Furthermore, the underwater terrain and morphology modeling with the help of the field-observed water level data, DEM and triangulated irregular network (TIN) clearly shows changes in the basin morphology (Lu et al., 2013) of the Deepor Beel lake. The TIN based method has broad implications for water storage change monitoring in lakes with annual variations in water level (Yao et al., 2012). The volume of the Deepor Beel lake has been decreasing in the three proposed timed period from 20.95 million m3 in 2001 to 16.73 million m3 in 2011 to 15.35 million m3 in 2019. A rapid urban expansion has been identified around the Deepor Beel which endangers the green environment in and around the urban lake (Mozumder and Tripathi, 2014). This has led to human mismanagement to intensify pollution and loss of habitat for birds and fish in the lake area (Modi et al., 2019). Moreover, construction of broad-gauge railway line connecting Guwahati with Bongaigaon through the south bank of the Brahmaputra river with a bridge at Jogighopa cuts across the lake and wastewater from different parts of the city and the adjoining areas (Goswami, 2012) and Pamohi as well as Paschim Boragaon garbage dumping site adjoining the Deepor Beel are the major anthropogenic causes for the deterioration of the storage capacity of the lake.

Our analysis similar to several previous studies, also depicts that the surface area and water level are important factors in determining the storage capacity (Zhang et al., 2017; Arabsahebi et al., 2019). The surface area of the Deepor Beel lake has been declining along with decline in water level from 2001 to 2019. When all the water parameters are treated independently forthe calculation of contribution to the decrease or increase of storage capacity, validation with the help of the correlation matrix revealed that that water volume is affected by both water surface area (r = 0.951) and water level (r = 0.809). This condition is further proceeded with the linear model function. The coefficient correlation along with the linear model function validates that the Deepor Beel lake demonstrates a statistically significant declining trend of volume, area and water level over time.

The Preservation and Conservation Act, 2008 has been put in place to stop illegal construction activities in and around Assam’s lone Ramsar site, Deepor Beel. In particular, the Guwahati Metropolitan Development Authority started clearing illegal newly occupied areas, and illegal occupation was curbed (Joshi and Solanki, 2019). However, many areas around the lake are still used for reclamation and aquaculture that have not been cleared (Dash et al., 2019; Goswami, 2012). In addition to the reduction in water area and storage capacity, disorderly farming and aquaculture can affect the water quality of lakes (Cai et al., 2020) like Deepor Beel (Bhattacharyya and Kapil, 2010). Moreover, in March 2015, it was reported that the Kamrup (Metropolitan) district administration has ordered the GMC to shift its garbage disposal project from Deepor Beel (Joshi and Solanki, 2019). Therefore, the work of construction, farming and aquaculture areas to lake area should continue to be strictly carried out around Deepor Beel, and the monitoring and management of the lake should also be maintained.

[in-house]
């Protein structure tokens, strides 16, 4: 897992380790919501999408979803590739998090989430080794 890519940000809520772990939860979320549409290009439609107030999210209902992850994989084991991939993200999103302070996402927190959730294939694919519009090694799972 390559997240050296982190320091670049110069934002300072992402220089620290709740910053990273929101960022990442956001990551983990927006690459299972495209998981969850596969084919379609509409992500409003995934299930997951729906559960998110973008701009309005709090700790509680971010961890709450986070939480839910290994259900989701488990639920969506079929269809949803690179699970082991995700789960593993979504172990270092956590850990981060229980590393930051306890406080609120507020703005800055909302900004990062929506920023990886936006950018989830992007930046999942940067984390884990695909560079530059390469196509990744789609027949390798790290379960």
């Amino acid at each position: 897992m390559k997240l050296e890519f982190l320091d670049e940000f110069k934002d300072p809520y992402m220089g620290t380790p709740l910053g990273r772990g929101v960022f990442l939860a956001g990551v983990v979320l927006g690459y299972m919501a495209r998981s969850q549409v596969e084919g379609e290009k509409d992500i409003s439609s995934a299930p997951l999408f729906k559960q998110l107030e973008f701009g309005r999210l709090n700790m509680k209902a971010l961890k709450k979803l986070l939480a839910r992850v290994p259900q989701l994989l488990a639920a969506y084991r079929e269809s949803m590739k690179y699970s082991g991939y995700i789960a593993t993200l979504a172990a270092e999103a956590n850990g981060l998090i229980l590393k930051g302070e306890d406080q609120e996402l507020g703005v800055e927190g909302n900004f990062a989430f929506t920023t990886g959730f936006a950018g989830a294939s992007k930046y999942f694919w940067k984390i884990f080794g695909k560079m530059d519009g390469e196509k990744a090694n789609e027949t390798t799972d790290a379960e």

6. Conclusion

The present study clearly shows that the LULC changes around the Deepor Beel was significant during the period from 2001 to 2019. Also, from 2001 to 2019, the lake lost about one-fourth of its surface area and from 2011 to 2019, the lake lost about one-tenth of its surface area. Moreover, the inland urban lake of Deepor Beel is shrinking with declining storage capacity mostly due to the inflow of wastewater from Guwahati city to this Beel which has also reportedly degraded the water quality. The lake volume has decreased from 20.95 million m3 in 2001 to 15.35 million m3 in 2019. Besides, unprecedented urban growth and permanent agriculture are steadily encroaching on the lake area reducing the extent of the marsh vegetation rapidly. Furthermore, when all the water parameters are treated independently for the calculation of contribution to the decrease or increase of storage capacity, validation with the help of the correlation matrix revealed that that water volume is affected by both water surface area (r = 0.951) and water level (r = 0.809). Therefore, what matters more at this hour are the well-planned conservative measures to be undertaken to stem these distressing problems suffered by such urban lakes. Deepor Beel is the only Ramsar site located in Assam and it’s natural feature benefits the surrounding regions. But disorderly development along the lake may reduce its capability of water storage and flood regulation.